“A survey of localities in the 25 largest U.S. metropolitan areas showed that low-density-only zoning, which restricts residential densities to fewer than eight dwelling units per acre, consistently reduced rental housing; this, in turn, limited the number of Black and Hispanic residents.”

        1. Andrew Evans

          To Adam, it’s really a double edged sword sometimes. We want development, but we also want to keep things affordable, and we don’t want to displace current residents. It’s really picking one of the 3, or gathering investments in non profit buildings.

          As I said in the original comment, without any external money driving more of the non-profit development (Green Homes, apartments like PPL built on Lyn/Lowry, rehabbing properties for lower income applicants), I just can’t see anything in 2040 having an effect on us.

          Using private money, I can’t see anything happening because we’re not at a place yet where it makes sense to build to rent or build to sell. Then when it does make sense those prices will be out of reach for those most in need.

          I see the future of North more as NE or uptown was 10 years ago, mixed in with South from around the VA. We have some great old houses here that rival anything from that period in any other part of the city. Then we have some story and a half to single story homes that are smaller and will always be more affordable. So no, we’re not going to be Linden Hills, but we could be a nice regular run of the mill neighborhood with regular home prices.

      2. Andrew Evans

        If the comment from Trent was directed at me, Lyndale and Lowry is in North (Nomi), and although I’ve only lived there a handful of years, I do live there and own a house there.

        I did mention “East” since I’m pretty much by the freeway, and there is a lot of the neighborhood and area I’m not exposed to or drive though. So, there very well could be development going on that I’m not aware of.

  2. Monte Castleman

    So basically if you don’t want the possibility of apartment towers 4-plexes built on all sides of your single family house in the city and blocking your sunlight and eliminating your privacy, you should buy a house in Chaska (and presumably drive your car all the way downtown) instead? Got it.

      1. Christa MChris Moseng Post author

        I’m going to reply to my own post so I can expand on this, because it does get to the heart of what’s going on here.

        SFH zoning is a form of government protectionism that distorts the market. It gets a landowner for free, by government fiat, what they might otherwise have to pay for. Don’t want a fourplex next door? Buy the property. Or buy an easement! Put your money where your mouth is if you think it’s so important.

        Why is this unlikely to happen in most cases? People aren’t actually going to pony up what it would cost to actually buy the rights to burden adjacent land this way. They don’t *actually* value those exclusionary impulses as much as they claim to, or if they do, they can’t afford them. So they need the government to do it for them, so they can live above their means and control how other landowners use their property.

        And calling them “apartment towers 4-plexes” sort of gives away the shell game. Four plexes aren’t towers, and most of these houses, and the neighboring properties are already as big or nearly as big as a fourplex. If unfounded fear and anxiety about some speculated future is going to force you out of your house, you’re probably going to sell to someone more rational and give them a bargain in the process.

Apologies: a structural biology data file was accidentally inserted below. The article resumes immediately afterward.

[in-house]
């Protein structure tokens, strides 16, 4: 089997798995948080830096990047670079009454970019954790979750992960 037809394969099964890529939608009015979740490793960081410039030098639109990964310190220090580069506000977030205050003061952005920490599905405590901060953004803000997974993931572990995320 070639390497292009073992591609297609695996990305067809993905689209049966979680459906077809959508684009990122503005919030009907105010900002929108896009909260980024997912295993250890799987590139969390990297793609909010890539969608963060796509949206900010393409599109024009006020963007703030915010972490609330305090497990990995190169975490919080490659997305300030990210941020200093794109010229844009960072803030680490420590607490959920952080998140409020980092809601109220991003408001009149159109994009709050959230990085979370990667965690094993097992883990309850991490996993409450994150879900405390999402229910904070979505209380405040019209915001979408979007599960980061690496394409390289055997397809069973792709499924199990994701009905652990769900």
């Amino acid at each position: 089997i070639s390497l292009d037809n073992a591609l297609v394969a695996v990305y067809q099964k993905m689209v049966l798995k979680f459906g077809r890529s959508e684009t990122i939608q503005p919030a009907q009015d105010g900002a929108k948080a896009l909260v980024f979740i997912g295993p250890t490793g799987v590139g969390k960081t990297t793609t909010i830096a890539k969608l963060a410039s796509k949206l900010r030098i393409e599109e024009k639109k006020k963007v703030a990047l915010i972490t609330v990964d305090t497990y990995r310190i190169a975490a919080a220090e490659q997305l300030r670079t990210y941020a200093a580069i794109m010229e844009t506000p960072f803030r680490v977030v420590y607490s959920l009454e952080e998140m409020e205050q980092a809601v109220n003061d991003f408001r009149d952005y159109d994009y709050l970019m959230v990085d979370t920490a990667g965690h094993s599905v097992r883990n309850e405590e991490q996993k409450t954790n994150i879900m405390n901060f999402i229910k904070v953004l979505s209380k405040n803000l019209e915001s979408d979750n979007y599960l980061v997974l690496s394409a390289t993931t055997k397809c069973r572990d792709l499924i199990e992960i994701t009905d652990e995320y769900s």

2. Monte Castleman

        So we shouldn’t have zoning to prohibit metal recycling or asphalt plants next to your property too? After all you should just buy the neighboring property if you don’t want something built that’s going to ruin your enjoyment of your home and investment.

        1. Matt SteeleMatt Steele

          I’m personally of the take that if you can build a metal recycling plant that meets a form-based standard for land use and does not create any sort of actual environmental harms for neighbors, then go ahead….

          But are you comparing the noxious nature of metal recycling or asphalt operations to human beings and the housing they occupy? It seems like a stretch to relate those two situations.

        2. Alex CecchiniAlex Cecchini

          It’s pretty tired to compare a building that you don’t like the look of, or will shade *some of your property for *some of the day, or people will be able to look into your backyard or side window… to a use that produces toxins that can cause asthma or other long-term health impacts, or by their very nature produce noises that make sleeping (or concentrating during the day) difficult, or any other number of verifiable health impacts.

          There are some potential gray areas! For example, sunlight is good! But lack of sunlight in your back porch or eat-in-kitchen doesn’t have serious impacts on someones physical or mental health, and even the minor impacts anyone can point to can be mitigated by going for a walk outdoors for 30 minutes a day.

          In general, there’s a fairly distinct line between impacts that ‘ruin’ someone’s enjoyment and impacts that (permanently, not short-term like construction) make it so people can’t sleep or breathe.

        3. Matt EckholmMatt Eckholm

          Why is the default argument on a change in residential zoning “BUT WHAT IF IT WAS INDUSTRIAL?”

          That’s clearly not allowed, and is a fallacious argument.

    1. jeffk

      Which is it? Apartment towers or 4-plexes? Because the latter won’t block your light, and the former is not being built surrounding a single family home.